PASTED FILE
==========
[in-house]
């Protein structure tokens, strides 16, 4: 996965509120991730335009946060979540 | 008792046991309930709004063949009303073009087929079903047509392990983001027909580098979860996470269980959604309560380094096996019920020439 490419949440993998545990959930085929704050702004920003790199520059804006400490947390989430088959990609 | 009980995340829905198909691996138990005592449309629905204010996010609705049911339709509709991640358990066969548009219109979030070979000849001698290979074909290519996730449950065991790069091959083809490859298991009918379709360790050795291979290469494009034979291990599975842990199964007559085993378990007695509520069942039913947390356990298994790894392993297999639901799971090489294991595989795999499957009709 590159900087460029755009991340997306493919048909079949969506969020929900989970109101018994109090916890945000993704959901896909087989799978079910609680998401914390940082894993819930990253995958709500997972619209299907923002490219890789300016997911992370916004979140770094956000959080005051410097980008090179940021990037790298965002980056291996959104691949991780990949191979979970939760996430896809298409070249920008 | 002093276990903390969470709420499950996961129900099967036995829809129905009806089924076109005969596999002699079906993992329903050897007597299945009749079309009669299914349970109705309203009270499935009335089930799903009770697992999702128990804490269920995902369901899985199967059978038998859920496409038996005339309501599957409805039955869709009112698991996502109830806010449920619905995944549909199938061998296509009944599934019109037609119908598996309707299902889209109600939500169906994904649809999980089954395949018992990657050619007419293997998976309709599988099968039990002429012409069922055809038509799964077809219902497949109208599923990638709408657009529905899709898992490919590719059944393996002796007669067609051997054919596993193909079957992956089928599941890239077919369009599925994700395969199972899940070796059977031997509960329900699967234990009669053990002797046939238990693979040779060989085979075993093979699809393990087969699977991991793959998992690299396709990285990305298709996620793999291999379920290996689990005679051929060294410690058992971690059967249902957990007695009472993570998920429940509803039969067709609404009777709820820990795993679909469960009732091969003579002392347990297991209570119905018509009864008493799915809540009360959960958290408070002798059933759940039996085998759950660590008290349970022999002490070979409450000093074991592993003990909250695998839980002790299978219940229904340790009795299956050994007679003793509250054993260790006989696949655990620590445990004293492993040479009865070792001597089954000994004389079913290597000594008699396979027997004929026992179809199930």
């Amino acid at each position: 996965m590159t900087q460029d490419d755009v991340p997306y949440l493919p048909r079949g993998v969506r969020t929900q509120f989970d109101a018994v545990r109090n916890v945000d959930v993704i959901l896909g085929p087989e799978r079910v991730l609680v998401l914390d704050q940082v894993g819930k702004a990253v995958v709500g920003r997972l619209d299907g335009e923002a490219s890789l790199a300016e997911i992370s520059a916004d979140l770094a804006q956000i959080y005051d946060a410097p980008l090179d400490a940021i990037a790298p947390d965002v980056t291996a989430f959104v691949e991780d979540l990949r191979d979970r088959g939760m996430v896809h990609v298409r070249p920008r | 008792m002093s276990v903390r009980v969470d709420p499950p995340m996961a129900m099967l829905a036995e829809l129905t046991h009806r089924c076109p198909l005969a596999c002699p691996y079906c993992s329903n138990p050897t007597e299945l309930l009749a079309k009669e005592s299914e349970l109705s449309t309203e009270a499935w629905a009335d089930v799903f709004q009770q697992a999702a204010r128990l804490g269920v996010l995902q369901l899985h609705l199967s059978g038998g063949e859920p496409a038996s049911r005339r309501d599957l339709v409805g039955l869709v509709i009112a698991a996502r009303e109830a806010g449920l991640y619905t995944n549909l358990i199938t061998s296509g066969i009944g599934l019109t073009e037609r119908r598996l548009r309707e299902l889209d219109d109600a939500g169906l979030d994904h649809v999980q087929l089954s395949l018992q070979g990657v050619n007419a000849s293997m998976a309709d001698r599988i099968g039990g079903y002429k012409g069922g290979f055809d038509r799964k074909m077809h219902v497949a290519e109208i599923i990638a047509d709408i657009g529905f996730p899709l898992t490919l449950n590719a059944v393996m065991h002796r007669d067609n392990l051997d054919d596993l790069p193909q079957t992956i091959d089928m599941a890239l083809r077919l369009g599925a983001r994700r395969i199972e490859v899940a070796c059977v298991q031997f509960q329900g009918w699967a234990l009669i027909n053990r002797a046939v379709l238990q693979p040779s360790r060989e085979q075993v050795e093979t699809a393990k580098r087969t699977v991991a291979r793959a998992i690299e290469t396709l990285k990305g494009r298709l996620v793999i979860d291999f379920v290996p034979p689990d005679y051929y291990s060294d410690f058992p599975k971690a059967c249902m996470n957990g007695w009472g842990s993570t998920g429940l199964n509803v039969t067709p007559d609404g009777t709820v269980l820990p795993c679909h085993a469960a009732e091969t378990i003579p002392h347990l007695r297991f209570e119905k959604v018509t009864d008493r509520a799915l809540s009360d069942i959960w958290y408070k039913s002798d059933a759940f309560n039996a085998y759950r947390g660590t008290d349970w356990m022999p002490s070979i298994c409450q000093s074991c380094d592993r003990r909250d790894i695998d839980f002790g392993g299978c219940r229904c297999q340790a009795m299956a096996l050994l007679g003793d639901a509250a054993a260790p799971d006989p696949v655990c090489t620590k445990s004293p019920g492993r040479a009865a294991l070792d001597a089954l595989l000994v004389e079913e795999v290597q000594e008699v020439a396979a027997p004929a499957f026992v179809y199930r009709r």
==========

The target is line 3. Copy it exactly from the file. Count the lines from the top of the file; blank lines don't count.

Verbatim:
């Amino acid at each position: 996965m590159t900087q460029d490419d755009v991340p997306y949440l493919p048909r079949g993998v969506r969020t929900q509120f989970d109101a018994v545990r109090n916890v945000d959930v993704i959901l896909g085929p087989e799978r079910v991730l609680v998401l914390d704050q940082v894993g819930k702004a990253v995958v709500g920003r997972l619209d299907g335009e923002a490219s890789l790199a300016e997911i992370s520059a916004d979140l770094a804006q956000i959080y005051d946060a410097p980008l090179d400490a940021i990037a790298p947390d965002v980056t291996a989430f959104v691949e991780d979540l990949r191979d979970r088959g939760m996430v896809h990609v298409r070249p920008r | 008792m002093s276990v903390r009980v969470d709420p499950p995340m996961a129900m099967l829905a036995e829809l129905t046991h009806r089924c076109p198909l005969a596999c002699p691996y079906c993992s329903n138990p050897t007597e299945l309930l009749a079309k009669e005592s299914e349970l109705s449309t309203e009270a499935w629905a009335d089930v799903f709004q009770q697992a999702a204010r128990l804490g269920v996010l995902q369901l899985h609705l199967s059978g038998g063949e859920p496409a038996s049911r005339r309501d599957l339709v409805g039955l869709v509709i009112a698991a996502r009303e109830a806010g449920l991640y619905t995944n549909l358990i199938t061998s296509g066969i009944g599934l019109t073009e037609r119908r598996l548009r309707e299902l889209d219109d109600a939500g169906l979030d994904h649809v999980q087929l089954s395949l018992q070979g990657v050619n007419a000849s293997m998976a309709d001698r599988i099968g039990g079903y002429k012409g069922g290979f055809d038509r799964k074909m077809h219902v497949a290519e109208i599923i990638a047509d709408i657009g529905f996730p899709l898992t490919l449950n590719a059944v393996m065991h002796r007669d067609n392990l051997d054919d596993l790069p193909q079957t992956i091959d089928m599941a890239l083809r077919l369009g599925a983001r994700r395969i199972e490859v899940a070796c059977v298991q031997f509960q329900g009918w699967a234990l009669i027909n053990r002797a046939v379709l238990q693979p040779s360790r060989e085979q075993v050795e093979t699809a393990k580098r087969t699977v991991a291979r793959a998992i690299e290469t396709l990285k990305g494009r298709l996620v793999i979860d291999f379920v290996p034979p689990d005679y051929y291990s060294d410690f058992p599975k971690a059967c249902m996470n957990g007695w009472g842990s993570t998920g429940l199964n509803v039969t067709p007559d609404g009777t709820v269980l820990p795993c679909h085993a469960a009732e091969t378990i003579p002392h347990l007695r297991f209570e119905k959604v018509t009864d008493r509520a799915l809540s009360d069942i959960w958290y408070k039913s002798d059933a759940f309560n039996a085998y759950r947390g660590t008290d349970w356990m022999p002490s070979i298994c409450q000093s074991c380094d592993r003990r909250d790894i695998d839980f002790g392993g299978c219940r229904c297999q340790a009795m299956a096996l050994l007679g003793d639901a509250a054993a260790p799971d006989p696949v655990c090489t620590k445990s004293p019920g492993r040479a009865a294991l070792d001597a089954l595989l000994v004389e079913e795999v290597q000594e008699v020439a396979a027997p004929a499957f026992v179809y199930r009709r």